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Microsoft Vista problems, Microsoft HP dispute, class actions suit Microsoft
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An exterior view of Hewlett-Packard Co.
in Palo Alto, Calif.

HP’s Angry E-mails Enter Microsoft Vista Lawsuit

November 18, 2008 04:13 PM
by Josh Katz
Irate e-mails from Hewlett-Packard executives over Microsoft’s Windows Vista are just one aspect of a class-action suit against alleged Microsoft deception.

E-mails Reveal HP–Microsoft Row

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Recently released e-mails from the class-action lawsuit against Microsoft highlight the acrimony between Microsoft and Hewlett-Packard over the release of Microsoft’s Windows Vista operating system. In the e-mails, HP executives argue that Microsoft lowered the requirements for Vista hardware in order to help Intel meet its earning goals—at the expense of HP.

According to the e-mails, in early 2006 Microsoft lowered the standard for “Vista Capable” PCs so that Intel’s older 915 graphics chips could qualify, according to InformationWeek. Intel benefited from the decision because it would not have been able to meet the original Vista requirements, but HP had already invested heavily in meeting the new standards and producing different technology that could function with Vista’s Aero interface. Vista first entered the market in 2007.

“I can’t be more clear than to say you not only let us down by reneging on your commitment to stand behind the [device driver model] requirement, you have demonstrated a complete lack of commitment to HP as a strategic partner and cost us a lot of money in the process,” said an e-mail from Richard Walker, the senior vice president of HP’s consumer business unit, to Jim Allchin and Kevin Johnson of Microsoft.

InternetNews.com writes: “In short, consumers confronted with the choice of buying a more expensive HP that had the Vista Capable sticker or a less expensive PC from a competitor with the same sticker would be mislead into thinking the two systems were equivalent—graphically speaking.”
Microsoft CEO Steve Ballmer has denied any culpability relating to the decision to lower the requirements. He insists that Will Poole, who had served as senior vice president in the marketing division, was responsible for the move, according to Computerworld.

Microsoft also allegedly funneled $7 million to help with HPs marketing efforts in order to make up for the $6.8 million that HP said the new technology for Vista cost them, according to the plaintiffs in the case, InternetNews.com reports.

The recent revelations are the latest in a class action suit that involves PC customers who accuse Microsoft of misleading marketing to indicate that certain computers were Vista-compatible when in fact they were not. Microsoft claims that its marketing practices were not deceptive because it differentiated PCs that could run on a basic version of Vista and those that could function on a premium version, The Seattle Times reports.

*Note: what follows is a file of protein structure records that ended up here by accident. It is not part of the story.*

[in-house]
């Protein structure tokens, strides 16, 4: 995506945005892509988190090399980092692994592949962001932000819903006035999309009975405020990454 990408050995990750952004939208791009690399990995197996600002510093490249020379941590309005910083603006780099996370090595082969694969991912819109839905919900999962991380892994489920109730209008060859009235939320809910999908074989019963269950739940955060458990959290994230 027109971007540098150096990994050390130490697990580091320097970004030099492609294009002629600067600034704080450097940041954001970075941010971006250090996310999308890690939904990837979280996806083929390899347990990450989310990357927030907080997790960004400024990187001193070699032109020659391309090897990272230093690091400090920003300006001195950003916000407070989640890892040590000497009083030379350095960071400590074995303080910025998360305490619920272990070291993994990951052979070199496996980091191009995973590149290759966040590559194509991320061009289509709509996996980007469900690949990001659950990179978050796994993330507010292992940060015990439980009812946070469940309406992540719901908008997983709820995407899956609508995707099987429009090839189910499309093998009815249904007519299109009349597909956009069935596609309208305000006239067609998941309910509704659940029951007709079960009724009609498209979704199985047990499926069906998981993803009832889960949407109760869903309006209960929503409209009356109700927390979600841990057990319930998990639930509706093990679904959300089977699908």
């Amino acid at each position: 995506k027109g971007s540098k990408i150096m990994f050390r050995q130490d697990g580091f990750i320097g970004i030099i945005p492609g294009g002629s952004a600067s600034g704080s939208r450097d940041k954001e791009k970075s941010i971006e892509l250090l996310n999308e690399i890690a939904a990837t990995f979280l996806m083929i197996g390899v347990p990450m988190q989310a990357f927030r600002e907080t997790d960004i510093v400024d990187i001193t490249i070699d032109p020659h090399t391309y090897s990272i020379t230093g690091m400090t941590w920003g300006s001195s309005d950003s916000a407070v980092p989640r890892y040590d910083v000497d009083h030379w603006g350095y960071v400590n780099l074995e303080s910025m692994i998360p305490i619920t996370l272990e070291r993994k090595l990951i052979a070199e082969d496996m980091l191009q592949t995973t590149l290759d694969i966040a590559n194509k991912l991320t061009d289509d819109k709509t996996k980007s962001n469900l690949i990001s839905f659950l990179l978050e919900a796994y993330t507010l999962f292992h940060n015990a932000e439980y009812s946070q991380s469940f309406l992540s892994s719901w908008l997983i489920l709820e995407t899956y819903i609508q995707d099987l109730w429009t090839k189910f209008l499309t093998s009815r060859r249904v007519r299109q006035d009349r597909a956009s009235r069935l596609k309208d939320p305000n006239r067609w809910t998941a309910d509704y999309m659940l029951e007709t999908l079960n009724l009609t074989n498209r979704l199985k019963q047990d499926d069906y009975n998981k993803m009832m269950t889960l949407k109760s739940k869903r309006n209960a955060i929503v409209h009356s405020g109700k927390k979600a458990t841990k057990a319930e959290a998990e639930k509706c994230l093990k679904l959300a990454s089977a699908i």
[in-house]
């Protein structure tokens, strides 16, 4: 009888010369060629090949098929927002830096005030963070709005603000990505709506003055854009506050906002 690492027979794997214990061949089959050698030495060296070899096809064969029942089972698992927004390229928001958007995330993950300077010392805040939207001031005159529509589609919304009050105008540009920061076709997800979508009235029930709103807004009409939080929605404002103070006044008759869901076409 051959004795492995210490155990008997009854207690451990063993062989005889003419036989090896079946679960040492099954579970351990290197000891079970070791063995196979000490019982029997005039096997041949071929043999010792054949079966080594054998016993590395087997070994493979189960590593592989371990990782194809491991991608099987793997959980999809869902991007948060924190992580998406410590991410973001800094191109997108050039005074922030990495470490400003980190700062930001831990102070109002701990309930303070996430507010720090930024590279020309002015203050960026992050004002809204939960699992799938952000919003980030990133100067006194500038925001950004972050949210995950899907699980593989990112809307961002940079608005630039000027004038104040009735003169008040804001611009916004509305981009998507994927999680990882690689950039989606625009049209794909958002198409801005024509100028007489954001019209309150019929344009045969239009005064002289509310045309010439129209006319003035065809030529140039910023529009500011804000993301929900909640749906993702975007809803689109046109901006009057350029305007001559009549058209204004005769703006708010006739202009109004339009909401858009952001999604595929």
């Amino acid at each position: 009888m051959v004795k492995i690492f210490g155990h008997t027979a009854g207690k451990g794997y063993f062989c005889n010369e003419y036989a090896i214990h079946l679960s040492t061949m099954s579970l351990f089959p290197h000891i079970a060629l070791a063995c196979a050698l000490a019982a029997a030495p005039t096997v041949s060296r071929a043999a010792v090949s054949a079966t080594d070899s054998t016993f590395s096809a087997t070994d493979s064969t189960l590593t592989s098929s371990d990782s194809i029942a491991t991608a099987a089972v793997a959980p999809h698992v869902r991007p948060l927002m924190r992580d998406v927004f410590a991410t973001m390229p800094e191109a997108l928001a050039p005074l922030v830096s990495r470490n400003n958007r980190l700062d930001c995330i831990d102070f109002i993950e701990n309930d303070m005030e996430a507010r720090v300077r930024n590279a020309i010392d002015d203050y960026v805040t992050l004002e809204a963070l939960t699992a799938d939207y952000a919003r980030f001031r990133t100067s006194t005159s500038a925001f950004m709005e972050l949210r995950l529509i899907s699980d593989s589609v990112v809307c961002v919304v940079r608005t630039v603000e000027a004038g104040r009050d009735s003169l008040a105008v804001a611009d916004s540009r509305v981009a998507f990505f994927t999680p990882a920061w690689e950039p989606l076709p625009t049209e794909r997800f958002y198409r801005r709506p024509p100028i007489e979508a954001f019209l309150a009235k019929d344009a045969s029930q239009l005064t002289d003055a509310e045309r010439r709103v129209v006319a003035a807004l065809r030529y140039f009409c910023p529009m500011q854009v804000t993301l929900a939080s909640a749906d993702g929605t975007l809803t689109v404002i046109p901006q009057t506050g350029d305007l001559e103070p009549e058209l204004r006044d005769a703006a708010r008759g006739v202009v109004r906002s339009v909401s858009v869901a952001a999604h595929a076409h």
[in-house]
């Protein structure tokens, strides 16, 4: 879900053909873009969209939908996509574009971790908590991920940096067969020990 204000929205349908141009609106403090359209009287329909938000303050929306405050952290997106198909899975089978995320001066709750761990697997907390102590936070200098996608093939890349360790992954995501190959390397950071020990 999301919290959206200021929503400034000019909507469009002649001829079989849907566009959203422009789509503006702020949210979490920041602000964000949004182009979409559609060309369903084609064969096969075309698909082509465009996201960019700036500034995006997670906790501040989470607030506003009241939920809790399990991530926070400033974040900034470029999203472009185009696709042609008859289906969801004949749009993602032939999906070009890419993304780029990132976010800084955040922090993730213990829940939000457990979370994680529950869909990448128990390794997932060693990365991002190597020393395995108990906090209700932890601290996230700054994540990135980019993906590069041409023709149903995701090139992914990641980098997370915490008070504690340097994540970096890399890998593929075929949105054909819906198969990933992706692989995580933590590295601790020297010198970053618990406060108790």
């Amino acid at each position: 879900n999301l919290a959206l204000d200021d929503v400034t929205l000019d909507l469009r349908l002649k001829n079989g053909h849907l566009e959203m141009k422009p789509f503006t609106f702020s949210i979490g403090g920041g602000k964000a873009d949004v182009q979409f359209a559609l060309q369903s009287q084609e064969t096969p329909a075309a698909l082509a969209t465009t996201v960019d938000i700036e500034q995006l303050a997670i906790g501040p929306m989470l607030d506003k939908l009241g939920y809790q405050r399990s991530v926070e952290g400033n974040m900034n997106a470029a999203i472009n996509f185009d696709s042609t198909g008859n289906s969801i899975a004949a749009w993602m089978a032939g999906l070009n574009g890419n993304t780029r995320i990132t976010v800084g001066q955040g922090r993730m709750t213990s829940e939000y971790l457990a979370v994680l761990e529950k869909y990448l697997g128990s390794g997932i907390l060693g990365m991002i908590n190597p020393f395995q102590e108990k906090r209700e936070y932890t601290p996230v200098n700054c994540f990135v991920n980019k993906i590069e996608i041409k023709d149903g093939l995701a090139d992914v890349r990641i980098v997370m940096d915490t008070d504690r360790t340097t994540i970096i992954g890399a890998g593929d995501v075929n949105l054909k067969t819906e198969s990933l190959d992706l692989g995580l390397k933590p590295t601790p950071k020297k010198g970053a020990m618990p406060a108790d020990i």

The trial is slated to begin on April 13, 2009, having been delayed from an original October 2008 starting date, according to InternetNews.com.

Related Topic: Microsoft hopes new products will not go the way of Vista

Midori will eventually replace Windows as Microsoft’s new operating system. “Building Midori from the ground up to be connected underscores how much computing has changed since Microsoft’s engineers first designed Windows; there was no Internet as we understand it today, the PC was the user’s sole device and concurrency was a research topic,” wrote David Worthington in Software Development Times.

But first, a new version of Windows is set to launch next year, and there are concerns that Microsoft’s future endeavors will not meet expectations. Peter Bright at Ars Technica said that whatever the company’s operating system plans are, “Microsoft cannot let the problems that plagued the development of Windows Vista recur.”

Microsoft has struggled with Vista, which followed the Windows XP operating system by more than five years. For the first quarter of the 2009 financial year, “Microsoft’s client revenue—most of it which comes from sales of Vista—grew a mere 2 per cent,” according to India's Business Standard. Sales prospects look dim for the Christmas season as well. “Customers in developing countries are more likely to buy PCs with cheaper, basic versions of Vista installed,” writes Business Standard. Furthermore, users have experienced problems with the Vista operating system that takes up substantial memory.

Microsoft attempted to combat Vista’s muddied image with this summer’s “Mohave Experiment,” in which participants rated their opinions of a new operating system called Mohave. According to Microsoft, the participants gave much better marks to Mohave than to Vista, even though Mohave was, in fact, Vista.
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